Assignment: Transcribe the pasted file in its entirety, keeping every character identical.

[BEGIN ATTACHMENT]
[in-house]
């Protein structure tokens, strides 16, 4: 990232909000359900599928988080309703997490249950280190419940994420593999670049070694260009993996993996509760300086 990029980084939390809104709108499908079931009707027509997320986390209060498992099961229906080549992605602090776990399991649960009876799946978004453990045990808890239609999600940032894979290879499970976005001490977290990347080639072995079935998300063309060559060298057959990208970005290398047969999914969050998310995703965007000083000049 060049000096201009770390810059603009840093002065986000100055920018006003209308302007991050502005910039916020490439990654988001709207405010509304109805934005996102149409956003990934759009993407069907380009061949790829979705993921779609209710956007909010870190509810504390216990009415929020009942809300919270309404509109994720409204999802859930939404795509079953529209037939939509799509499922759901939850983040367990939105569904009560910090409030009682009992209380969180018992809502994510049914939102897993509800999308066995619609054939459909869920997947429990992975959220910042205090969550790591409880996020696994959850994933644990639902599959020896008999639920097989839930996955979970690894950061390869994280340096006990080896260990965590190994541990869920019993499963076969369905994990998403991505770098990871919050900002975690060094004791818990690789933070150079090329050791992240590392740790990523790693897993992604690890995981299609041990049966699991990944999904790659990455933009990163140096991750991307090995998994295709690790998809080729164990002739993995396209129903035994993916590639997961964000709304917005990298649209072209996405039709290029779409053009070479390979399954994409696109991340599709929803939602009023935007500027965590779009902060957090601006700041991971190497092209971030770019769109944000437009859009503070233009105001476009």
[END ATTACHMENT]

[in-house]
């Protein structure tokens, strides 16, 4: 990232909000359900599928988080309703997490249950280190419940994420593999670049070694260009993996993996509760300086 990029980084939390809104709108499908079931009707027509997320986390209060498992099961229906080549992605602090776990399991649960009876799946978004453990045990808890239609999600940032894979290879499970976005001490977290990347080639072995079935998300063309060559060298057959990208970005290398047969999914969050998310995703965007000083000049 060049000096201009770390810059603009840093002065986000100055920018006003209308302007991050502005910039916020490439990654988001709207405010509304109805934005996102149409956003990934759009993407069907380009061949790829979705993921779609209710956007909010870190509810504390216990009415929020009942809300919270309404509109994720409204999802859930939404795509079953529209037939939509799509499922759901939850983040367990939105569904009560910090409030009682009992209380969180018992809502994510049914939102897993509800999308066995619609054939459909869920997947429990992975959220910042205090969550790591409880996020696994959850994933644990639902599959020896008999639920097989839930996955979970690894950061390869994280340096006990080896260990965590190994541990869920019993499963076969369905994990998403991505770098990871919050900002975690060094004791818990690789933070150079090329050791992240590392740790990523790693897993992604690890995981299609041990049966699991990944999904790659990455933009990163140096991750991307090995998994295709690790998809080729164990002739993995396209129903035994993916590639997961964000709304917005990298649209072209996405039709290029779409053009070479390979399954994409696109991340599709929803939602009023935007500027965590779009902060957090601006700041991971190497092209971030770019769109944000437009859009503070233009105001476009």